Scientists Create Moldable Metal Like Plastic SteelMar 2nd, 2011 | By Eli Johnson | Category: Technology and Science
Yale scientists have created a substance that combines the strength of steel with the moldable properties of plastic, Materials Today revealed last week. The new class of substances, called bulk metallic glasses (BMGs), enables a few minutes of blow molding to create objects twice as strong as steel, in shapes like metallic bottles, watch cases, miniature resonators, and biomedical implants. Experts anticipate the invention will be as revolutionary as the creation of synthetic plastic.
Traditional metals derive their strength from an orderly crystalline structure. Reshaping this rigid structure requires three separate steps to process the raw metal into finished materials: shaping, joining, and finishing.
BMGs are amorphous metals that have randomly arranged atoms and a low critical cooling rate. This allows shaping, joining, and finishing to be combined into one blow-molding process that takes less than a minute.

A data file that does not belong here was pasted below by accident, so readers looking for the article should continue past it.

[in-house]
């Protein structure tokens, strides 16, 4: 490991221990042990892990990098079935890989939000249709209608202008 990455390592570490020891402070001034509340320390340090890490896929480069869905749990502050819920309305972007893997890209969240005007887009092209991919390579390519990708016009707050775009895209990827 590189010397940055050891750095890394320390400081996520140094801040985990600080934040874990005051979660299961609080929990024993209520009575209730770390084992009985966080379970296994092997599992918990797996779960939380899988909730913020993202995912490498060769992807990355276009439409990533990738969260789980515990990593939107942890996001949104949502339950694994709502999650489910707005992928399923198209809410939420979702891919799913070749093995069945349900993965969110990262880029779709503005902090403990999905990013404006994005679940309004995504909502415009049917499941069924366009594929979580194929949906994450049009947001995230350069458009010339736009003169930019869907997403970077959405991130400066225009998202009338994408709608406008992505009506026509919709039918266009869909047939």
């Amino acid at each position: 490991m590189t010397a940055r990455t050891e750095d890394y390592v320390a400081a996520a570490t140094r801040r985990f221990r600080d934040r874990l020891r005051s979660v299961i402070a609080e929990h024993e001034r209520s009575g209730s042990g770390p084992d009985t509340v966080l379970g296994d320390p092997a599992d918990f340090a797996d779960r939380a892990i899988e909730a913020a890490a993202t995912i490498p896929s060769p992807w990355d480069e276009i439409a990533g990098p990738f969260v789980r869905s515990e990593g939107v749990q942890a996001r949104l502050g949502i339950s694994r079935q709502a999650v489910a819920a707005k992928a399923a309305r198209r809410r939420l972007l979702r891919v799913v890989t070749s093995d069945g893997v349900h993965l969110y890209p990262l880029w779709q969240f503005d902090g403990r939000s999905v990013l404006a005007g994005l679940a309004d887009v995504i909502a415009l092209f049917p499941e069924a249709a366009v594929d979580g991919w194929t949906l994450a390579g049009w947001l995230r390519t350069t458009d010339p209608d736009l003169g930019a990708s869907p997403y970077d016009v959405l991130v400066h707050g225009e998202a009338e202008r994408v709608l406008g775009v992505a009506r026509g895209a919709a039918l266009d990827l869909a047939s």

A key to the success of the process is maintaining an ideal temperature and minimal friction, which researchers achieved by shaping materials in a vacuum or a fluid. “The trick is to avoid friction typically present in other forming techniques,” said research team member Jan Schroers. “Blow molding completely eliminates friction, allowing us to create any number of complicated shapes, down to the nanoscale.”
The speedier process saves not only time, but also energy and money. The different metals used to make BMG alloys, such as zirconium, nickel, titanium and copper, cost approximately the same as high-end steel. But they can be processed as cheaply as plastic.
The Yale team has already manufactured a wide range of shapes and gadgets using the new processing method, including applications as sophisticated as miniature resonators for microelectromechanical systems (MEMs) and gyroscopes. They anticipate this will lead to many new applications and a revolution in metallurgy.
“This could enable a whole new paradigm for shaping metals,” Schroers said. “The superior properties of BMGs relative to plastics and typical metals, combined with the ease, economy and precision of blow molding, have the potential to impact society just as much as the development of synthetic plastics and their associated processing methods have in the last century.”